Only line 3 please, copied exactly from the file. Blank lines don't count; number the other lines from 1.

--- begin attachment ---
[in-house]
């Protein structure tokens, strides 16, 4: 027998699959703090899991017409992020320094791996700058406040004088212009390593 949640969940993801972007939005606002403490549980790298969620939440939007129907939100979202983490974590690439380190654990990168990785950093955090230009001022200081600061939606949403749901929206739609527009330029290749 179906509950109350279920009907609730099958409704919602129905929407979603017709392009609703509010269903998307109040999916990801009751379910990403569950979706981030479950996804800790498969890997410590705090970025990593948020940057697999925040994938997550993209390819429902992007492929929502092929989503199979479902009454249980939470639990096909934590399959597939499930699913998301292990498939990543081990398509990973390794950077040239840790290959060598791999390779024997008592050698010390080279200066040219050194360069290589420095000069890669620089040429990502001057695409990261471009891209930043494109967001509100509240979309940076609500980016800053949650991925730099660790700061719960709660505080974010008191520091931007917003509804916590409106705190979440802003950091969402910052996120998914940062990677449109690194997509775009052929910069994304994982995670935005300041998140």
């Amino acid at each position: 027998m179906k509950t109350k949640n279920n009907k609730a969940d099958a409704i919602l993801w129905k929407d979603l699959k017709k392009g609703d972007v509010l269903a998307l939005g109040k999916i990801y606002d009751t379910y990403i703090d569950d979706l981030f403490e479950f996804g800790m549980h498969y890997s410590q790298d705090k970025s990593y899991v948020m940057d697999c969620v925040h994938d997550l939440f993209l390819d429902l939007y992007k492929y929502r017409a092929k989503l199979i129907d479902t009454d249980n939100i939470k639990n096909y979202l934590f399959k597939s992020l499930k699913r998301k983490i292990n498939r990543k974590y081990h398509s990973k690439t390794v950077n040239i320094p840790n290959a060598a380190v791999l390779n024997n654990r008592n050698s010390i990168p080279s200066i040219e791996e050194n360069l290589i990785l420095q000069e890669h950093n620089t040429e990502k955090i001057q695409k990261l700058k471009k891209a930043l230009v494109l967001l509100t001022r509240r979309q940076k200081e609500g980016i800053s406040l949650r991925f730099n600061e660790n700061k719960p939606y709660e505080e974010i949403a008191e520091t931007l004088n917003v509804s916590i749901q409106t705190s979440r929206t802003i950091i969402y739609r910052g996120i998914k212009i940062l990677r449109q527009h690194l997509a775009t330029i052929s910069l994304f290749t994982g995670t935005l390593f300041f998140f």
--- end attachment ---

């Amino acid at each position: 027998m179906k509950t109350k949640n279920n009907k609730a969940d099958a409704i919602l993801w129905k929407d979603l699959k017709k392009g609703d972007v509010l269903a998307l939005g109040k999916i990801y606002d009751t379910y990403i703090d569950d979706l981030f403490e479950f996804g800790m549980h498969y890997s410590q790298d705090k970025s990593y899991v948020m940057d697999c969620v925040h994938d997550l939440f993209l390819d429902l939007y992007k492929y929502r017409a092929k989503l199979i129907d479902t009454d249980n939100i939470k639990n096909y979202l934590f399959k597939s992020l499930k699913r998301k983490i292990n498939r990543k974590y081990h398509s990973k690439t390794v950077n040239i320094p840790n290959a060598a380190v791999l390779n024997n654990r008592n050698s010390i990168p080279s200066i040219e791996e050194n360069l290589i990785l420095q000069e890669h950093n620089t040429e990502k955090i001057q695409k990261l700058k471009k891209a930043l230009v494109l967001l509100t001022r509240r979309q940076k200081e609500g980016i800053s406040l949650r991925f730099n600061e660790n700061k719960p939606y709660e505080e974010i949403a008191e520091t931007l004088n917003v509804s916590i749901q409106t705190s979440r929206t802003i950091i969402y739609r910052g996120i998914k212009i940062l990677r449109q527009h690194l997509a775009t330029i052929s910069l994304f290749t994982g995670t935005l390593f300041f998140f």